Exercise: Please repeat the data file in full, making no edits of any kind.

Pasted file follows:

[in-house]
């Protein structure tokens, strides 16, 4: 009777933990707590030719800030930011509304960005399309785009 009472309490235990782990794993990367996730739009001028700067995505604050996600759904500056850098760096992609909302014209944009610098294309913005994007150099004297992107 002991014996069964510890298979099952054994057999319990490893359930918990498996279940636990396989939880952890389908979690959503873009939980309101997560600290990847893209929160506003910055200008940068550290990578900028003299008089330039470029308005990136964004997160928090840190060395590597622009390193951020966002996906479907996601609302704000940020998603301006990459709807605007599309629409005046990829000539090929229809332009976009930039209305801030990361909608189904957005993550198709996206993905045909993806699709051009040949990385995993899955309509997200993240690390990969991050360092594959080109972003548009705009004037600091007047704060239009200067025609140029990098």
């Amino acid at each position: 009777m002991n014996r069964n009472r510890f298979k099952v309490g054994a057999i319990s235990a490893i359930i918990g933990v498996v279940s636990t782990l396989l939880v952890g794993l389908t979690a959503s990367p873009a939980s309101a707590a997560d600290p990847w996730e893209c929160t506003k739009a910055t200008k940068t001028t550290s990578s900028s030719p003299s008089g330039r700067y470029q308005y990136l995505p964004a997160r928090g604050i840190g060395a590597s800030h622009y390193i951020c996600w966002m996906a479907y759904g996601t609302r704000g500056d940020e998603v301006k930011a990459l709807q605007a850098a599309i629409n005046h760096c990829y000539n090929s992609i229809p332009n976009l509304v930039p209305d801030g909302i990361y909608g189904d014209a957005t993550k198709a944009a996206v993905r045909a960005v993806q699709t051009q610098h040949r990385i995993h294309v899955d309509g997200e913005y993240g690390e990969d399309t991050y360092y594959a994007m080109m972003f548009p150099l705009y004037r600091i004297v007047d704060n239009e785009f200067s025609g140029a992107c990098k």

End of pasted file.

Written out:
[in-house]
């Protein structure tokens, strides 16, 4: 009777933990707590030719800030930011509304960005399309785009 009472309490235990782990794993990367996730739009001028700067995505604050996600759904500056850098760096992609909302014209944009610098294309913005994007150099004297992107 002991014996069964510890298979099952054994057999319990490893359930918990498996279940636990396989939880952890389908979690959503873009939980309101997560600290990847893209929160506003910055200008940068550290990578900028003299008089330039470029308005990136964004997160928090840190060395590597622009390193951020966002996906479907996601609302704000940020998603301006990459709807605007599309629409005046990829000539090929229809332009976009930039209305801030990361909608189904957005993550198709996206993905045909993806699709051009040949990385995993899955309509997200993240690390990969991050360092594959080109972003548009705009004037600091007047704060239009200067025609140029990098």
């Amino acid at each position: 009777m002991n014996r069964n009472r510890f298979k099952v309490g054994a057999i319990s235990a490893i359930i918990g933990v498996v279940s636990t782990l396989l939880v952890g794993l389908t979690a959503s990367p873009a939980s309101a707590a997560d600290p990847w996730e893209c929160t506003k739009a910055t200008k940068t001028t550290s990578s900028s030719p003299s008089g330039r700067y470029q308005y990136l995505p964004a997160r928090g604050i840190g060395a590597s800030h622009y390193i951020c996600w966002m996906a479907y759904g996601t609302r704000g500056d940020e998603v301006k930011a990459l709807q605007a850098a599309i629409n005046h760096c990829y000539n090929s992609i229809p332009n976009l509304v930039p209305d801030g909302i990361y909608g189904d014209a957005t993550k198709a944009a996206v993905r045909a960005v993806q699709t051009q610098h040949r990385i995993h294309v899955d309509g997200e913005y993240g690390e990969d399309t991050y360092y594959a994007m080109m972003f548009p150099l705009y004037r600091i004297v007047d704060n239009e785009f200067s025609g140029a992107c990098k």